Smoke Inhalation Injuries
Injuries caused by fires may be devastating. Smoke inhalation can cause death, producing its effects through thermal injuries to the upper airway, toxicity, irritation to the airways, and exposure to gases. When a doctor examines someone for smoke inhalation, some signs that there may be smoke inhalation include hoarseness, blistering, and upper airway mucosal lesions. In some cases, there is a lower respiratory tract injury that results in wheezing, coughing, rhonchi, and dyspnea, among other symptoms. Studies that doctors may need to diagnose the injury include chest radiography, arterial blood gases, ECG, serial cardiac enzymes, and direct laryngoscopy and fiberoptic bronchoscopy. If you suffer smoke inhalation injuries on the job, you may be able to recover benefits. The experienced Boston workers’ compensation lawyers at Pulgini & Norton can guide you through the process.Benefits for Smoke Inhalation Injuries
Firemen are at a significantly higher risk of smoke inhalation injuries than many other workers are. However, smoke inhalation injuries are also possible in jobs involving welding, manufacturing, factory production, and oil and gas refineries. The use of complex machinery and equipment can present risks of fire as well as electrocution. In some cases, injuries are minor, but smoke inhalation is the primary cause of death in connection with indoor fires.
Workers in jobs where smoke inhalation is a big risk need to take safety precautions. These should be established by workplace policies. However, if you suffer smoke inhalation on the job, in most cases, you should be able to recover workers' compensation benefits even if you were partly or fully to blame for the fire that caused these injuries. The Massachusetts workers' compensation system is a system in which benefits are awarded to workers injured on the job, regardless of fault.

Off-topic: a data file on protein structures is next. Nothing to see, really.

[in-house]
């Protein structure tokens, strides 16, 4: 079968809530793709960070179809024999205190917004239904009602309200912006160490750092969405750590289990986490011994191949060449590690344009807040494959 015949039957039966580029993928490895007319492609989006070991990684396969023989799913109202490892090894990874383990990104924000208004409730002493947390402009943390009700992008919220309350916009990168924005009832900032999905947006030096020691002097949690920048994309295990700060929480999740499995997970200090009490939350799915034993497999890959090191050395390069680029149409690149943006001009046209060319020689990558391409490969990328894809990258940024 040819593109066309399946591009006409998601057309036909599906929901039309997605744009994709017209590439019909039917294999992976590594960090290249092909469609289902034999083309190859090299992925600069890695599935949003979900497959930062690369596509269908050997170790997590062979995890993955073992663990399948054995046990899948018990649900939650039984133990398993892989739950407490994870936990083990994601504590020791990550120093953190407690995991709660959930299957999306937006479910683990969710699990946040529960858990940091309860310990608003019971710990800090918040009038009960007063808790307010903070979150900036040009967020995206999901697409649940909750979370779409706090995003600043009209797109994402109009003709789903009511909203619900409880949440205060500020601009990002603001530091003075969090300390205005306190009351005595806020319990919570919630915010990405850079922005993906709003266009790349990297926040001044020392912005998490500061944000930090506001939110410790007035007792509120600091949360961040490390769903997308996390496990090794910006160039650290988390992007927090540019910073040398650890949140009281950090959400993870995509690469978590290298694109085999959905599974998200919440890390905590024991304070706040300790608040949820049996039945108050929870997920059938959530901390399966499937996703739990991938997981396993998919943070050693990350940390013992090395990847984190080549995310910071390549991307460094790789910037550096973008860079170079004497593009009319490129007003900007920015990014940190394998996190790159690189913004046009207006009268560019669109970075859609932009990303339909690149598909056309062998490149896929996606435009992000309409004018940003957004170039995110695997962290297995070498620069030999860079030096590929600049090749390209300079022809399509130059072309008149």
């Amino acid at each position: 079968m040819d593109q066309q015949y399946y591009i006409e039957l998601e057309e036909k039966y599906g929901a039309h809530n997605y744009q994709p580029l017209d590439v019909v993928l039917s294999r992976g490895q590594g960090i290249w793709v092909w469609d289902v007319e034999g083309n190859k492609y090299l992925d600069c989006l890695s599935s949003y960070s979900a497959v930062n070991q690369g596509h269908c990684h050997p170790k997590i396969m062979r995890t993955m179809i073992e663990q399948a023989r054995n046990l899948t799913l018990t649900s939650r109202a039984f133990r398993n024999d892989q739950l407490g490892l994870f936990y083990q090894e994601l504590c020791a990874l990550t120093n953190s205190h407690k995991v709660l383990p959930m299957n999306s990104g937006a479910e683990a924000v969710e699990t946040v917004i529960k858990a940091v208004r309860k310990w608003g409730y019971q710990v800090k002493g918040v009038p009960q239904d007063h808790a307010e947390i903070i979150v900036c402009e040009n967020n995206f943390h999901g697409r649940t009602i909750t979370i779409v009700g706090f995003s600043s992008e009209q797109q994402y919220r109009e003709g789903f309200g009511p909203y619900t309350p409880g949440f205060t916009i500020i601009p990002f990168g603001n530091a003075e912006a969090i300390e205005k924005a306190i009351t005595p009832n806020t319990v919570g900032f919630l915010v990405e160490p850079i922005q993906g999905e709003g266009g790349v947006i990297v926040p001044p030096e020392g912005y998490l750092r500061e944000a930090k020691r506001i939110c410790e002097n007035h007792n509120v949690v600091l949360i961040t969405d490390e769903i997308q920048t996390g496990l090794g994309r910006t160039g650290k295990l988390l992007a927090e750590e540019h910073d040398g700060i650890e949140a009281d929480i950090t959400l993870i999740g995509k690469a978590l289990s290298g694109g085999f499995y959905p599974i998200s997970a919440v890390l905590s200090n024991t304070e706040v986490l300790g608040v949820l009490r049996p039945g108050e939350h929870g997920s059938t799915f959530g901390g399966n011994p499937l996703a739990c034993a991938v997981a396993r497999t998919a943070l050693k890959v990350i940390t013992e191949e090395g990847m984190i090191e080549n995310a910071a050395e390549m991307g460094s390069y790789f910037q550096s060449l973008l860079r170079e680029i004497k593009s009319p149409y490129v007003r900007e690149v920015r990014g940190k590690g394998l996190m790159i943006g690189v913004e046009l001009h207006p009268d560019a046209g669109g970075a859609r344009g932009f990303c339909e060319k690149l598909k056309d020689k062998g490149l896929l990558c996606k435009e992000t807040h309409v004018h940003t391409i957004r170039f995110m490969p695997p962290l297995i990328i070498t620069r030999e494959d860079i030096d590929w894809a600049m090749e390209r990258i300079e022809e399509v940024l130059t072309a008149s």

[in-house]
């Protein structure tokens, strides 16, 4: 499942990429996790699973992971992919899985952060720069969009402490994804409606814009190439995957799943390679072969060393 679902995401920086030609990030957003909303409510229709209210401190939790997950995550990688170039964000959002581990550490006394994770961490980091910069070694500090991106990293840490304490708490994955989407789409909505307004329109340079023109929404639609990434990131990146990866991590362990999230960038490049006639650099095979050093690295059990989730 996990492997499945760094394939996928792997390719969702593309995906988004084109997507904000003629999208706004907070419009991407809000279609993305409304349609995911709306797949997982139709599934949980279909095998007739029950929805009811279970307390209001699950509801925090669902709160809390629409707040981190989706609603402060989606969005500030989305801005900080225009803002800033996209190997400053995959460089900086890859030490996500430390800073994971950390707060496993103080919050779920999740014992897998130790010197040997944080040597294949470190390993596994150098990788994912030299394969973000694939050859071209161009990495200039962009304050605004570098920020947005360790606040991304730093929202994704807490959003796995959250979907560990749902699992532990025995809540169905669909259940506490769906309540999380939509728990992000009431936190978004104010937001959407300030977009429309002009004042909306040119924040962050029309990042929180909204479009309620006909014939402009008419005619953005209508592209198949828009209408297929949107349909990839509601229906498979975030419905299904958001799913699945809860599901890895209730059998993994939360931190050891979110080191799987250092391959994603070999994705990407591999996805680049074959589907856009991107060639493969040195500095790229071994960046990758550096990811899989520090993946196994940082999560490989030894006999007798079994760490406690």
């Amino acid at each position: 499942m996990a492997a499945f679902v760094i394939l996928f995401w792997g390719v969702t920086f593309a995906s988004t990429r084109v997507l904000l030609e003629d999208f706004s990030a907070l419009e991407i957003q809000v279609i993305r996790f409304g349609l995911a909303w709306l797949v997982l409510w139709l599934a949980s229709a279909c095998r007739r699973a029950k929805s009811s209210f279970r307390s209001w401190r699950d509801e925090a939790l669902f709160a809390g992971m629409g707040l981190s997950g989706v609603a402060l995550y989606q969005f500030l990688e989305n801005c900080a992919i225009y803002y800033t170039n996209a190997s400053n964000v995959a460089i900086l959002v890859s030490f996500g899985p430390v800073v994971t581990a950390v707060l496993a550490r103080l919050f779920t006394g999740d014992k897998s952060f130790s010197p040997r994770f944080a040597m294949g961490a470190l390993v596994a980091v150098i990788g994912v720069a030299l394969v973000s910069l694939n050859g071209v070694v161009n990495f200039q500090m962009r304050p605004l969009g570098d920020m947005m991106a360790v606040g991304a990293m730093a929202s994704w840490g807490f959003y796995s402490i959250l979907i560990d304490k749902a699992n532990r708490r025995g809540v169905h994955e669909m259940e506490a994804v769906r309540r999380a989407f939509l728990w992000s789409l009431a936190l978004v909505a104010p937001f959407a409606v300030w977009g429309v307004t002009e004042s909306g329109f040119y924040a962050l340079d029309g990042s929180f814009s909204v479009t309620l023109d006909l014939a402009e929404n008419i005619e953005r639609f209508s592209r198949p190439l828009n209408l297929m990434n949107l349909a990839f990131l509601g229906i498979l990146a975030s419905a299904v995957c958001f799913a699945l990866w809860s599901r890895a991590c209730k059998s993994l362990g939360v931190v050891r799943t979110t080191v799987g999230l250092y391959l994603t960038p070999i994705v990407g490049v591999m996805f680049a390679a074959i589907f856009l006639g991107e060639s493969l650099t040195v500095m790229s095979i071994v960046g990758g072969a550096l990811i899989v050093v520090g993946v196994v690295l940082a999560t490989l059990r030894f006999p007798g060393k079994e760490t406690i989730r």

It is important to seek immediate medical attention after suffering any sorts of injuries in connection with a fire. Your employer only needs to pay you for the hours you actually worked on the day of the fire. However, if you are paid only for the hours you worked, the first day you are injured is considered the first day of disability. If you were paid for the whole day, the next day is considered the first disability day.
Your employer has seven days, not including legal holidays and Sundays, from the fifth disability date to report the injury to its workers' compensation carrier. In other words, you can start to collect disability benefits once you have been unable to earn your full wages for five or more full or partial calendar days, due to a work injury. The insurer has 14 calendar days from receiving the first report of injury to mail you a check or send you a denial. At least 30 calendar days must pass after the first date of disability in order for the Department of Industrial Accidents (DIA) to accept your Employee Claim form.Retain an Experienced Workers' Compensation Lawyer in the Boston Area
Most employers in Massachusetts must carry workers' compensation insurance. You should not assume that an insurer's denial of your claim is valid. Our Boston workers' compensation attorneys represent people who suffer smoke inhalation injuries on the job. We also help injured individuals in Newton, Waltham, Weymouth, and other Massachusetts cities. Call us at 781-843-2200 or contact us via our online form for a free consultation with a workplace accident attorney.